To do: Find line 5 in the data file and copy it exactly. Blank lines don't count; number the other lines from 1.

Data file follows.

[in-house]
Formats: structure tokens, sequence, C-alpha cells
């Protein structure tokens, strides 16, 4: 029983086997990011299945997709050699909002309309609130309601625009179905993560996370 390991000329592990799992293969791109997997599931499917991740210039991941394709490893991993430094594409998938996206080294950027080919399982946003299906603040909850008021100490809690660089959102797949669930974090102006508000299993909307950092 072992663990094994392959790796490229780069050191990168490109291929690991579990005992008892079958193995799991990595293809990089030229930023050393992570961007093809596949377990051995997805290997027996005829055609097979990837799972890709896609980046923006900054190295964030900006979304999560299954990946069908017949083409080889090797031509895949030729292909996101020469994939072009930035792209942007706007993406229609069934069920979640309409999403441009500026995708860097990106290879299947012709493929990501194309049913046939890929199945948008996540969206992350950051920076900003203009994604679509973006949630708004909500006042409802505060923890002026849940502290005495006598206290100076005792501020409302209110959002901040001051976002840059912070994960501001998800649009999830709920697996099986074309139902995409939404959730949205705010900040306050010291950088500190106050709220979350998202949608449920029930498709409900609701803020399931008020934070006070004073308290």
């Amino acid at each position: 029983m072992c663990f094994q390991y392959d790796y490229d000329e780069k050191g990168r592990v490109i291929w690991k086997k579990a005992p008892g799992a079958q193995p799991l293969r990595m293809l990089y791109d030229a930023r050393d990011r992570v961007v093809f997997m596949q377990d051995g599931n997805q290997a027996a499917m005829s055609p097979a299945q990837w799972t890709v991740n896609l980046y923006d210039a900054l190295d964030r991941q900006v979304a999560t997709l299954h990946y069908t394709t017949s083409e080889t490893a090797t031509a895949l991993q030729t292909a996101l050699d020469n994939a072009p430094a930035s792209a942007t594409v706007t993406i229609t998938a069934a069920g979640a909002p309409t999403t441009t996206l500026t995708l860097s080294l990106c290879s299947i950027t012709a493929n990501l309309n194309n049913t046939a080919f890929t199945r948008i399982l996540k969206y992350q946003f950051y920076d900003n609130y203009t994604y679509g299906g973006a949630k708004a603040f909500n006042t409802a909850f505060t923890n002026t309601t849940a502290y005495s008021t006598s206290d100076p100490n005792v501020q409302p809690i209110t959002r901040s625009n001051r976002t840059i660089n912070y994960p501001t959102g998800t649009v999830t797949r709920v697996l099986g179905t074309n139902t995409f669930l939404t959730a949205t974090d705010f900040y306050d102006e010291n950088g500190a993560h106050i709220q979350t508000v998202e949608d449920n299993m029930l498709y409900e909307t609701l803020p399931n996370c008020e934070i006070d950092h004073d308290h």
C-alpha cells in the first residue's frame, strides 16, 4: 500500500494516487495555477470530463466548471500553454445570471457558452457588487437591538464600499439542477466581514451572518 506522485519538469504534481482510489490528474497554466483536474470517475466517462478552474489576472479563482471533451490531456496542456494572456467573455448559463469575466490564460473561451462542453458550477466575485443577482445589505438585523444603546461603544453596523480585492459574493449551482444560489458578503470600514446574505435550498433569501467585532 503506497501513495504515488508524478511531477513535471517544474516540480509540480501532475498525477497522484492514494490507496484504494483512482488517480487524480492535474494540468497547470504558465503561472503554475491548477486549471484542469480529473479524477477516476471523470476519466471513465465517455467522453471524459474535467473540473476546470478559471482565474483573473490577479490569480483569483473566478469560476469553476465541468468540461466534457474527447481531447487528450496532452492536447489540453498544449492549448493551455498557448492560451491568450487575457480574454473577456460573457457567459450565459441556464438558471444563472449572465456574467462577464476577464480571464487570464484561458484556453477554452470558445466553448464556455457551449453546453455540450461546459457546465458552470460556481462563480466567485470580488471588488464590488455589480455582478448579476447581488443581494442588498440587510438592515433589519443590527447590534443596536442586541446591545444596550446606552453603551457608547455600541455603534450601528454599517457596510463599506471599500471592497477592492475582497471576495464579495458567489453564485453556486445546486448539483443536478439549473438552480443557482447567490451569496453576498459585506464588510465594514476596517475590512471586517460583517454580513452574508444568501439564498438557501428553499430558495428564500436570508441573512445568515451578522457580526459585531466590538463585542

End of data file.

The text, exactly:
C-alpha cells in the first residue's frame, strides 16, 4: 500500500494516487495555477470530463466548471500553454445570471457558452457588487437591538464600499439542477466581514451572518 506522485519538469504534481482510489490528474497554466483536474470517475466517462478552474489576472479563482471533451490531456496542456494572456467573455448559463469575466490564460473561451462542453458550477466575485443577482445589505438585523444603546461603544453596523480585492459574493449551482444560489458578503470600514446574505435550498433569501467585532 503506497501513495504515488508524478511531477513535471517544474516540480509540480501532475498525477497522484492514494490507496484504494483512482488517480487524480492535474494540468497547470504558465503561472503554475491548477486549471484542469480529473479524477477516476471523470476519466471513465465517455467522453471524459474535467473540473476546470478559471482565474483573473490577479490569480483569483473566478469560476469553476465541468468540461466534457474527447481531447487528450496532452492536447489540453498544449492549448493551455498557448492560451491568450487575457480574454473577456460573457457567459450565459441556464438558471444563472449572465456574467462577464476577464480571464487570464484561458484556453477554452470558445466553448464556455457551449453546453455540450461546459457546465458552470460556481462563480466567485470580488471588488464590488455589480455582478448579476447581488443581494442588498440587510438592515433589519443590527447590534443596536442586541446591545444596550446606552453603551457608547455600541455603534450601528454599517457596510463599506471599500471592497477592492475582497471576495464579495458567489453564485453556486445546486448539483443536478439549473438552480443557482447567490451569496453576498459585506464588510465594514476596517475590512471586517460583517454580513452574508444568501439564498438557501428553499430558495428564500436570508441573512445568515451578522457580526459585531466590538463585542